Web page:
Pills n Potions

The furor sparked by Nicki Minaj’s vaccine hesitancy tweet last week shows just how difficult fighting COVID-19 misinformation has become in the age of social media. 

Minaj’s tweet about her cousin’s fears of infertility— shared with her 22.8 million followers— had global medical experts including Dr. Anthony Fauci repudiating claims linking COVID-19 vaccines and infertility. The White House offered her a phone call with one of the administration’s doctors to address her concerns. And Trinidadian government officials deny the person Minaj refers to in the tweet even exists. 

It may not matter. The conversation she sparked—with 41,000 unique authors ultimately weighing in— and the search for the man she referenced in her tweet trended on Twitter for nearly a week. 

Last Friday, anti-vaxxers and fans of Nicki Minaj gathered at CDC headquarters in Atlanta to protest vaccine mandates and chant “Nicki Minaj told me the truth. Fauci lied to me.”

Kaiser Permanente urologist Ashley Winter was one of many doctors to enter the fray, with her tweet getting more engagement than other critics’. But Winter’s tweet ultimately reached 821,533 people. Minaj’s reached 70 million.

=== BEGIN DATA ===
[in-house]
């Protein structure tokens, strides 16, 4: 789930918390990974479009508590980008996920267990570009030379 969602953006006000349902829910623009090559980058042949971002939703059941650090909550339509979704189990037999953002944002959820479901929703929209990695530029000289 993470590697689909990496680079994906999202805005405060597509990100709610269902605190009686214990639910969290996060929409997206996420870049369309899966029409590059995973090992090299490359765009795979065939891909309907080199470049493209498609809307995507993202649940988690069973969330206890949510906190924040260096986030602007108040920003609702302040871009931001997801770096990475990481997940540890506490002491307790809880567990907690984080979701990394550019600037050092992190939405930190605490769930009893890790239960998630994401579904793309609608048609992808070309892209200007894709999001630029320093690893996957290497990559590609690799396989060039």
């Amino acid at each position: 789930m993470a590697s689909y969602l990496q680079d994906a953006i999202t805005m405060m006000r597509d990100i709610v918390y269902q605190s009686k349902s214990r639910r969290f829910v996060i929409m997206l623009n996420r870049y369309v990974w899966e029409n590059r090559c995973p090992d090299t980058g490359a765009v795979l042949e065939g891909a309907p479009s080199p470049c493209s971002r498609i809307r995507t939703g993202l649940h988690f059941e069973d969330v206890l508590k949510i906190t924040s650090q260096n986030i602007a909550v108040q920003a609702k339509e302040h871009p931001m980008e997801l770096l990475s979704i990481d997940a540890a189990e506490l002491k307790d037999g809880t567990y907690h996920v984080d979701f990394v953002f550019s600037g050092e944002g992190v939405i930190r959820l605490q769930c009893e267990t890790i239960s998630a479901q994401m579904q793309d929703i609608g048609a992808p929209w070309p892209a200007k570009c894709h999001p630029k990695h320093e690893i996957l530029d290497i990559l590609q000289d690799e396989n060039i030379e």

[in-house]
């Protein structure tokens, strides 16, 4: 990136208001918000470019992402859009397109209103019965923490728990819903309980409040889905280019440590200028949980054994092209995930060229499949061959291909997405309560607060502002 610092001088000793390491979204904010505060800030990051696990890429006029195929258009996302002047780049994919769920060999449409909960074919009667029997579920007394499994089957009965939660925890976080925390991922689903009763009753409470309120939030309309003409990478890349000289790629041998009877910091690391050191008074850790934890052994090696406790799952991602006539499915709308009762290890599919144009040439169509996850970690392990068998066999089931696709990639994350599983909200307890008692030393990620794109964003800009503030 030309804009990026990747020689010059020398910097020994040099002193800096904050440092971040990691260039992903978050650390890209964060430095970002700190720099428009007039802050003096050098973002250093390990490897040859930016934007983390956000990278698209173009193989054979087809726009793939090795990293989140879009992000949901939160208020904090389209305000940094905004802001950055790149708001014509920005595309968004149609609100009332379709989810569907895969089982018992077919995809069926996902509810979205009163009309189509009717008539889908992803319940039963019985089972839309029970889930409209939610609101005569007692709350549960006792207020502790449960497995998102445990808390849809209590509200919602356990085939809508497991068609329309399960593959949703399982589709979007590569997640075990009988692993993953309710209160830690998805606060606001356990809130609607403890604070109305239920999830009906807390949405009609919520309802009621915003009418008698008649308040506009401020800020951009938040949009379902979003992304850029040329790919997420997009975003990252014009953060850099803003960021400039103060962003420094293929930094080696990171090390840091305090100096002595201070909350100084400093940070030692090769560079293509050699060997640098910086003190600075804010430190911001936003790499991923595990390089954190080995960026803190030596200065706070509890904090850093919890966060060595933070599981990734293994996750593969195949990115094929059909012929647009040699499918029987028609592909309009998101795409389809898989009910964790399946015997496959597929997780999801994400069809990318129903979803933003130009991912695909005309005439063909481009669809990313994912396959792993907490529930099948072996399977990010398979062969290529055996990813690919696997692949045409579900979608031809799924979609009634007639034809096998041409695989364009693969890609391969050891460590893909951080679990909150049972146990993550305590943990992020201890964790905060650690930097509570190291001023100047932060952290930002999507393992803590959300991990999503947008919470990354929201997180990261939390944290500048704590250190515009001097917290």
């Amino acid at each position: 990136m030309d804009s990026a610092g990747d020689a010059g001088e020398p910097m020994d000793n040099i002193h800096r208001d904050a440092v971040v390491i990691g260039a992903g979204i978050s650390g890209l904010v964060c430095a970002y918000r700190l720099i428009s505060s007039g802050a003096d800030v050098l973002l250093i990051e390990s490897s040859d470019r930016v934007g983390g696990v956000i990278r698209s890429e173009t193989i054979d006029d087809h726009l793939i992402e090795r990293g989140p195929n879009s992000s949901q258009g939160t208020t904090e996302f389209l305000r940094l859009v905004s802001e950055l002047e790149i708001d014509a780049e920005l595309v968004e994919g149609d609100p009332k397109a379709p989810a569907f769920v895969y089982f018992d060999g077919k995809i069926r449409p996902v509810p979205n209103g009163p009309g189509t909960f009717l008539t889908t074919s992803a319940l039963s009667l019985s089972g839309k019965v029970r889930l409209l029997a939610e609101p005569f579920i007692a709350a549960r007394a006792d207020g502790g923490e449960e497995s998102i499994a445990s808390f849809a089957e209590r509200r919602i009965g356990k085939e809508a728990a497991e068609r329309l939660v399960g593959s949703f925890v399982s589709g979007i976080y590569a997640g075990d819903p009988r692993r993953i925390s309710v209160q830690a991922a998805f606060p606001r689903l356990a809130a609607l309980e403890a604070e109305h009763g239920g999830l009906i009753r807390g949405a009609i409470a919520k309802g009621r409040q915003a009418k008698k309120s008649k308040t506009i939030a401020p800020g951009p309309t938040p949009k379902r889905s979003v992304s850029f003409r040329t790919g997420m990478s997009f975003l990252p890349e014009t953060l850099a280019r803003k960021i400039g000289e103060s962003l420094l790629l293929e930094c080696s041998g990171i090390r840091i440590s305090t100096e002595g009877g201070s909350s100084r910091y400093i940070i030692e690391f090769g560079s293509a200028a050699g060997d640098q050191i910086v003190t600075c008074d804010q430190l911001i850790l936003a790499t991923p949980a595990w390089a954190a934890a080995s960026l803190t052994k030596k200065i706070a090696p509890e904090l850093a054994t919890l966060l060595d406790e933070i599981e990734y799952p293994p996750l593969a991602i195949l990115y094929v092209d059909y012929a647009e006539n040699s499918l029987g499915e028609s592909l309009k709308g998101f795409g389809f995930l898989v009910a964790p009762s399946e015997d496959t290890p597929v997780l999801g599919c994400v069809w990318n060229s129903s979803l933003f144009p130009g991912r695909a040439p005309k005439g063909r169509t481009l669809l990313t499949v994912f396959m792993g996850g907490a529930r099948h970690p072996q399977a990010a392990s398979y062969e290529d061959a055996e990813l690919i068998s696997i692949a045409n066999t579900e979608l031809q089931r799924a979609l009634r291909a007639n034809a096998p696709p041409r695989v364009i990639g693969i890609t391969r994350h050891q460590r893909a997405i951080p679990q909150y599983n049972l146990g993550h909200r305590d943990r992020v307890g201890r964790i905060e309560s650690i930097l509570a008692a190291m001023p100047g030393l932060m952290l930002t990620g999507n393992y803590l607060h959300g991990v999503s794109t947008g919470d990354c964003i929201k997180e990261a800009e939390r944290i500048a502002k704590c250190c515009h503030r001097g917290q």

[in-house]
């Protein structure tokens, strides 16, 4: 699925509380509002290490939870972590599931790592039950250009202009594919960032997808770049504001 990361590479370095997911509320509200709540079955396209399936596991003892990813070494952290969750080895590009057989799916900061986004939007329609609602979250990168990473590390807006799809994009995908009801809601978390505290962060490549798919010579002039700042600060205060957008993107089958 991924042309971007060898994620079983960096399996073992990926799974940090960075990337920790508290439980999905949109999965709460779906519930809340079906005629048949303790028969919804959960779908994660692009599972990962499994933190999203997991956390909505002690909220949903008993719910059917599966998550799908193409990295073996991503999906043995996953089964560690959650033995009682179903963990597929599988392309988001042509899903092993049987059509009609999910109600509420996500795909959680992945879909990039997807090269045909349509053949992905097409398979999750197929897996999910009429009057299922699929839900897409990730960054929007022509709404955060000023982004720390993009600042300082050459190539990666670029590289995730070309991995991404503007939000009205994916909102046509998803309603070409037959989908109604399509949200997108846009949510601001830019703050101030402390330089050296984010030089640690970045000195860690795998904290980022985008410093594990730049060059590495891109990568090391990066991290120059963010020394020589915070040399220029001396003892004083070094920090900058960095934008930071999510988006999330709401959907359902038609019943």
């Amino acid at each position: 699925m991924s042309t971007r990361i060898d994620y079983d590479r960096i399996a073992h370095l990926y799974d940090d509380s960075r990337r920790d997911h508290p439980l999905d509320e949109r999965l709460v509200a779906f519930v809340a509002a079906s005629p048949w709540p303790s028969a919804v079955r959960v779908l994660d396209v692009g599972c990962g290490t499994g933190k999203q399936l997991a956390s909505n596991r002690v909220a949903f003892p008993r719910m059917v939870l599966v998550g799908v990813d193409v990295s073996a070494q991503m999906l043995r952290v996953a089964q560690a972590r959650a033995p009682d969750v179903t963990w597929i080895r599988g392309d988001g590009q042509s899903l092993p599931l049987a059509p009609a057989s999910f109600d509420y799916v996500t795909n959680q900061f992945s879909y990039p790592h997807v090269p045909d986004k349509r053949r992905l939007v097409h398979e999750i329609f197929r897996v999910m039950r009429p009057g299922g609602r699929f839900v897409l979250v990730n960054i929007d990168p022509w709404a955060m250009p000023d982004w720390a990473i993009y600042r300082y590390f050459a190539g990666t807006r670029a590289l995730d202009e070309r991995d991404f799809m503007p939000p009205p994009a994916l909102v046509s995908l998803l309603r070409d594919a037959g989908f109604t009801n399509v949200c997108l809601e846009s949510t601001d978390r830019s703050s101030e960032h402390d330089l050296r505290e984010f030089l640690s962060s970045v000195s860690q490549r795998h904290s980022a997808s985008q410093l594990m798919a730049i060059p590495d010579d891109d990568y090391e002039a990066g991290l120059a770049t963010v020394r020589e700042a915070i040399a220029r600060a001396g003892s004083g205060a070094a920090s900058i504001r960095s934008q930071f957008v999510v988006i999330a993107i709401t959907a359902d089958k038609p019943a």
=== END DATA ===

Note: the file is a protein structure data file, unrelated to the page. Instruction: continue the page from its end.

Joy-Anne Reid, host of MSNBC, expressed her disappointment in Minaj’s tweets, pointing out that they could increase vaccine hesitancy in the Black community, which is already below the national average for vaccination rates. 

Social media platforms’ fuzzy rules around misinformation complicate the fight. Minaj’s tweet, though untrue, is “not in violation of Twitter’s rules” according to a statement released to The Washington Post. To violate Twitter’s misinformation guidelines, one must advance a claim of fact in definitive terms. 

Minaj’s false claims do not seem to have significantly impacted national vaccination rates, although in some states such as Arkansas, there was a notable increase in web searches on vaccinations and infertility.